Thursday, April 10, 2014

Einspanier: My vampires don't sparkle


Welcome to Elizabeth Einspanier,  a writer of science fiction, fantasy, horror, and cross-genre fiction, as well as poetry of all types. Her short stories have been published in Down in the Dirt and Dark Fire Fiction, and her poetry has been published in Aphelion, Haiku Journal, and Abandoned Towers Magazine. She has been a member of the St. Louis Writer’s Guild since November 2013.

She has been writing as long as she has been able to string words together into an interesting story, so naturally by the time she enrolled in college it was clear that a BA in English was the way to go. Her inspirations are as diverse as Stephen King, Terry Pratchett, C. S. Lewis, Arthur Conan Doyle, Madeleine L’Engle, and Jonathan Coulton, and when she is not writing she works full-time at the St. Louis County Library, where she feeds her hunger for new books. Her other hobbies include playing Dungeons & Dragons and watching strange movies.

She is a native of St. Louis, but frequently visits worlds of her own creation.

What brings your writing into focus-- the characters, the stories, the love of words? Mainly I enjoy offering a different take on a genre, trope, or mythos, rather than recycling the same old things over and over again until my stuff essentially disappears into the crowd. I also like throwing unusual characters into otherwise classic stories, just to see what happens. My mind likes to look at old things in new ways, and in new combinations, and more often than not it results in something I have an awesome time writing.

What inspired Sheep's ClothingBasically I was getting tired of all the modern vampire novels featuring decadent "beautiful elite" vampires that were all sex gods or goddesses who just happened to drink blood. My tipping point was reading Twilight, and I just ran as far as I could in the opposite direction, back to the Bram Stoker, old-school vampires. Of course, I couldn't exactly rehash Dracula either, or I'd still just be following someone else's literary path. I think the Western angle finally came in shortly after I read the comic Desperadoes and realized, hey--the Old West would be great for a supernatural tale like this. I mean, vampires in the Wild West? Native American shapeshifter myths? Why not? It kind of fell into place from there.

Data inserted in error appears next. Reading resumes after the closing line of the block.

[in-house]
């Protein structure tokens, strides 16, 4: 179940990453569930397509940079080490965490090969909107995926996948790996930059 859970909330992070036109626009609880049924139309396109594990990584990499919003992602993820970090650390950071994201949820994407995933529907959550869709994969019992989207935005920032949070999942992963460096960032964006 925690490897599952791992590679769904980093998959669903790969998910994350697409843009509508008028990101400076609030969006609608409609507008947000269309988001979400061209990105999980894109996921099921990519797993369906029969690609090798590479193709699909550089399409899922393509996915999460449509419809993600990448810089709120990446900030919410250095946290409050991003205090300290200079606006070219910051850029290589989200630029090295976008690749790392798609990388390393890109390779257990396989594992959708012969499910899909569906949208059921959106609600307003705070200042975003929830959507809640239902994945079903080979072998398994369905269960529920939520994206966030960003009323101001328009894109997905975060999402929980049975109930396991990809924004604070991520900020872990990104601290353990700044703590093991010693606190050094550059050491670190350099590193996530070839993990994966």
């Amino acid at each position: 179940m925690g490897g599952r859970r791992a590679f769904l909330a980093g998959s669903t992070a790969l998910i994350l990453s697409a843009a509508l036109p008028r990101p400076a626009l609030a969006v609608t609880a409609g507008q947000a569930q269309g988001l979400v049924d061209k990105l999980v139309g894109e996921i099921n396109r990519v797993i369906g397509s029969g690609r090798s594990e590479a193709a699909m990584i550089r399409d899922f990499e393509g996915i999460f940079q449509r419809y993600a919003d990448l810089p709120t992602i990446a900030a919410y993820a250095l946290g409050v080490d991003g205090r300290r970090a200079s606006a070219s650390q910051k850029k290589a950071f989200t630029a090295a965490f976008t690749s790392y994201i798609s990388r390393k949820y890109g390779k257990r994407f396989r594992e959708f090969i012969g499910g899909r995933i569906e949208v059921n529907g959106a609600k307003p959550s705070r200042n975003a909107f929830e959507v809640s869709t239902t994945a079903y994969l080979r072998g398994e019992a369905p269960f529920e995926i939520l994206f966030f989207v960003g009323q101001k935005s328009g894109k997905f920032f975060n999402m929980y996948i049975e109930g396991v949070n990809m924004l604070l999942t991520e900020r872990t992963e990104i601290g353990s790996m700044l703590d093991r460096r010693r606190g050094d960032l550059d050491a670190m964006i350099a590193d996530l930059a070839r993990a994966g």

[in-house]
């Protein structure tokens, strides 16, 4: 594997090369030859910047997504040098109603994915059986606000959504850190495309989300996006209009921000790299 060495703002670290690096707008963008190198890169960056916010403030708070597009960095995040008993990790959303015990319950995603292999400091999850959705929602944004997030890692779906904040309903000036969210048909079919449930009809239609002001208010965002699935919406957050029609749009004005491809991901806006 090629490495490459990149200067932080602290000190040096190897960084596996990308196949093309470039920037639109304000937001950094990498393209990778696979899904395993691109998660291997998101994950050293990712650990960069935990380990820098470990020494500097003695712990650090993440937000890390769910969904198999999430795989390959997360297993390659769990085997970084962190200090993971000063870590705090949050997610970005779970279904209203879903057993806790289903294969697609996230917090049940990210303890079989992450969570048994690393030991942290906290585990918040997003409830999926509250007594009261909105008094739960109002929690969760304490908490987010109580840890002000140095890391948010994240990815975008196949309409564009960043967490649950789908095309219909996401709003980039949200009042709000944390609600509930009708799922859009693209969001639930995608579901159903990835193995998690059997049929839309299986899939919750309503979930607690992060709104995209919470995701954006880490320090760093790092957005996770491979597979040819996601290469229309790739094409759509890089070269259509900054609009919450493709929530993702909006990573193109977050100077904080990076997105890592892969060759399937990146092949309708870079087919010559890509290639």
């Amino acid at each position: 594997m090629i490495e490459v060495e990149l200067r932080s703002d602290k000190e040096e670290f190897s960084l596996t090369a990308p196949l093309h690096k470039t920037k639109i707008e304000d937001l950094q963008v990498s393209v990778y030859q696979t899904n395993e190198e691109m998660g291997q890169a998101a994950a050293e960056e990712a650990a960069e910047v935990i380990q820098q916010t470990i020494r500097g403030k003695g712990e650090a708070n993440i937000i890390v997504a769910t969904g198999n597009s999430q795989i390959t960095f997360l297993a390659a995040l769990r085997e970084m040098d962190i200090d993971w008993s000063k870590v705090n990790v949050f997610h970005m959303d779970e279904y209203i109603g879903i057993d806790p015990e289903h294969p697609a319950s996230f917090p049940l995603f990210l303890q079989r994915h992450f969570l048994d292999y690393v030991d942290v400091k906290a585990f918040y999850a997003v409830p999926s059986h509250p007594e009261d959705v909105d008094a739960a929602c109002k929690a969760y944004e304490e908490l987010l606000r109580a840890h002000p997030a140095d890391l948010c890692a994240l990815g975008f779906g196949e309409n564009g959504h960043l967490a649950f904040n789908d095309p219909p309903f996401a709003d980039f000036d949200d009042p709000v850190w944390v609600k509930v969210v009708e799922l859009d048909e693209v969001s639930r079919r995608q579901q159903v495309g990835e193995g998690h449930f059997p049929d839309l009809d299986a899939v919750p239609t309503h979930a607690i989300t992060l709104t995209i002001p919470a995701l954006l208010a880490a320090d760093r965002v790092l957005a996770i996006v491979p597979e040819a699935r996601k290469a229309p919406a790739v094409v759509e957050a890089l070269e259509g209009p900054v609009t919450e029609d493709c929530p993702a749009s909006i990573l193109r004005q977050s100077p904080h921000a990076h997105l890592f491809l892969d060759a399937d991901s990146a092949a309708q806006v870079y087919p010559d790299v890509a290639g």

What do you think readers will like about your book? First, my vampires don't sparkle. If you like your vampires to be bloodthirsty, vicious predators that actually fit the horror genre, then I think you'll like Sheep's Clothing.

Second, I researched the daylights out of this thing, from the time period to the monsters. The setting itself is as period-accurate as I could get it, only with the addition of vampires and werewolves, and rather than having "everybody" know about vampires, I acknowledged that they weren't even a part of popular culture yet, since Dracula wouldn't be published for more than two decades. As for my werewolf protagonist, he's half-skinwalker on his Native American side, setting him squarely within the mythology of the American territories.

Third, both my protagonists are complex characters that you want to root for--the skeptical doctor who wants to save his town and woo his next-door neighbor, and the wandering gunslinger who wants to avenge his lost love. They're both very human--even the one who isn't.

Would you share a bit about your next project? I have several projects in progress right now, but the one I'm currently working on is a sequel to Sheep's Clothing that focuses on Wolf Cowrie. It's entitled Hungry as a Wolf and offers a different take on the flesh-eating zombie tale by taking a hard left at the Algonquian myth of the Wendigo. Wolf's going to have more difficulties finding allies in this one, because it takes place in the Black Hills in 1875, where white settlers are in the middle of a gold rush and the local Sioux (Wolf's people on his mother's side) are trying to get them off their sacred land. I'm still plowing my way through the rough draft, but I'm making fairly swift progress.

How much fact is in your fiction? Quite a lot, actually. It might seem odd considering I write speculative fiction, but most of my stories are set in a version of "our" Earth that happens to have some crazy stuff going on in it, so I like to start with a pretty stable base of familiarity. Even my supernatural elements are based on existing folklore, so even if I have this creature in a setting that doesn't have the term werewolf in the local lexicon, my readers will be able to pick out that it's still a werewolf with the serial numbers filed off. 

SHEEP'S CLOTHING --  It is the year 1874. 

Doc Meadows, frontier doctor working in the small town of Salvation, has always considered himself a sensible man, and has not believed in monsters for a long time. When injured half-Indian Wolf Cowrie staggers into his practice one night, however, he brings terrifying news--a vampire he hunts plans to settle in Salvation and turn it into his own private larder. Now Doc has to overcome his skepticism and fear in order to face down this new threat to his town, before Salvation becomes just another ghost town in the territories...

1 comment:

  1. Good interview, I enjoyed it! :)

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